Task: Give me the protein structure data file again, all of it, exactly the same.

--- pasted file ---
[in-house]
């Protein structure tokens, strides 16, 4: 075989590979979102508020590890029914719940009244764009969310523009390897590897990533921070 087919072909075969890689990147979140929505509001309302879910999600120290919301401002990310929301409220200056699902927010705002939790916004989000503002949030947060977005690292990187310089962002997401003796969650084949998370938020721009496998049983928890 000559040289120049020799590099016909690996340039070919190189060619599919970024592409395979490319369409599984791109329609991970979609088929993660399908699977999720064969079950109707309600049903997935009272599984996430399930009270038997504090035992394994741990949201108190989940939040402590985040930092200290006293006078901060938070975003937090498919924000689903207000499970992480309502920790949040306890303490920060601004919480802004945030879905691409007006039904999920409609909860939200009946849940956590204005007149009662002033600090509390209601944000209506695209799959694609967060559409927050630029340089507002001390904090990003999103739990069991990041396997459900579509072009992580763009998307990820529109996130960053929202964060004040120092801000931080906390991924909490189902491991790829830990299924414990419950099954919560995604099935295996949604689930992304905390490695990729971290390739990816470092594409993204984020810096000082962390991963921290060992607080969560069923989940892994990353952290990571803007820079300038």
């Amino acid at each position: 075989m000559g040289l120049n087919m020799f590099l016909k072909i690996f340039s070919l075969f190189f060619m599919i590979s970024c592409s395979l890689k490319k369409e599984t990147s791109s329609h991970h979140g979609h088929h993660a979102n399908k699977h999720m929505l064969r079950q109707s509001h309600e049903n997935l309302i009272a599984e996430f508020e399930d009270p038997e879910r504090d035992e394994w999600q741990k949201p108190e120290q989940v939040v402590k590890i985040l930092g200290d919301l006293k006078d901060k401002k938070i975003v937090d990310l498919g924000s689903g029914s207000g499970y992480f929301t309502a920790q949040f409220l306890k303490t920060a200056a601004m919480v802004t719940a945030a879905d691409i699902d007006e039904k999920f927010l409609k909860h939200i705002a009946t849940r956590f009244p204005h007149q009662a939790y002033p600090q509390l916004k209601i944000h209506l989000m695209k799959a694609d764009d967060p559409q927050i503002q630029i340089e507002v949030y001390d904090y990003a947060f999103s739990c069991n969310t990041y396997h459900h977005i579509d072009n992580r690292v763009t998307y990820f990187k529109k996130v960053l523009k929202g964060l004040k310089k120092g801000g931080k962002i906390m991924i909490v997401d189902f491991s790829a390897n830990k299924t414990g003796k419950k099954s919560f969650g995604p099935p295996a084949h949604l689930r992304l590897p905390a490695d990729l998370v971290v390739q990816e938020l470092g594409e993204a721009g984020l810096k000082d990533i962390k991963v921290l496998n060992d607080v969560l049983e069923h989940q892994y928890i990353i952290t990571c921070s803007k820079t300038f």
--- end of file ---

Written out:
[in-house]
């Protein structure tokens, strides 16, 4: 075989590979979102508020590890029914719940009244764009969310523009390897590897990533921070 087919072909075969890689990147979140929505509001309302879910999600120290919301401002990310929301409220200056699902927010705002939790916004989000503002949030947060977005690292990187310089962002997401003796969650084949998370938020721009496998049983928890 000559040289120049020799590099016909690996340039070919190189060619599919970024592409395979490319369409599984791109329609991970979609088929993660399908699977999720064969079950109707309600049903997935009272599984996430399930009270038997504090035992394994741990949201108190989940939040402590985040930092200290006293006078901060938070975003937090498919924000689903207000499970992480309502920790949040306890303490920060601004919480802004945030879905691409007006039904999920409609909860939200009946849940956590204005007149009662002033600090509390209601944000209506695209799959694609967060559409927050630029340089507002001390904090990003999103739990069991990041396997459900579509072009992580763009998307990820529109996130960053929202964060004040120092801000931080906390991924909490189902491991790829830990299924414990419950099954919560995604099935295996949604689930992304905390490695990729971290390739990816470092594409993204984020810096000082962390991963921290060992607080969560069923989940892994990353952290990571803007820079300038």
């Amino acid at each position: 075989m000559g040289l120049n087919m020799f590099l016909k072909i690996f340039s070919l075969f190189f060619m599919i590979s970024c592409s395979l890689k490319k369409e599984t990147s791109s329609h991970h979140g979609h088929h993660a979102n399908k699977h999720m929505l064969r079950q109707s509001h309600e049903n997935l309302i009272a599984e996430f508020e399930d009270p038997e879910r504090d035992e394994w999600q741990k949201p108190e120290q989940v939040v402590k590890i985040l930092g200290d919301l006293k006078d901060k401002k938070i975003v937090d990310l498919g924000s689903g029914s207000g499970y992480f929301t309502a920790q949040f409220l306890k303490t920060a200056a601004m919480v802004t719940a945030a879905d691409i699902d007006e039904k999920f927010l409609k909860h939200i705002a009946t849940r956590f009244p204005h007149q009662a939790y002033p600090q509390l916004k209601i944000h209506l989000m695209k799959a694609d764009d967060p559409q927050i503002q630029i340089e507002v949030y001390d904090y990003a947060f999103s739990c069991n969310t990041y396997h459900h977005i579509d072009n992580r690292v763009t998307y990820f990187k529109k996130v960053l523009k929202g964060l004040k310089k120092g801000g931080k962002i906390m991924i909490v997401d189902f491991s790829a390897n830990k299924t414990g003796k419950k099954s919560f969650g995604p099935p295996a084949h949604l689930r992304l590897p905390a490695d990729l998370v971290v390739q990816e938020l470092g594409e993204a721009g984020l810096k000082d990533i962390k991963v921290l496998n060992d607080v969560l049983e069923h989940q892994y928890i990353i952290t990571c921070s803007k820079t300038f």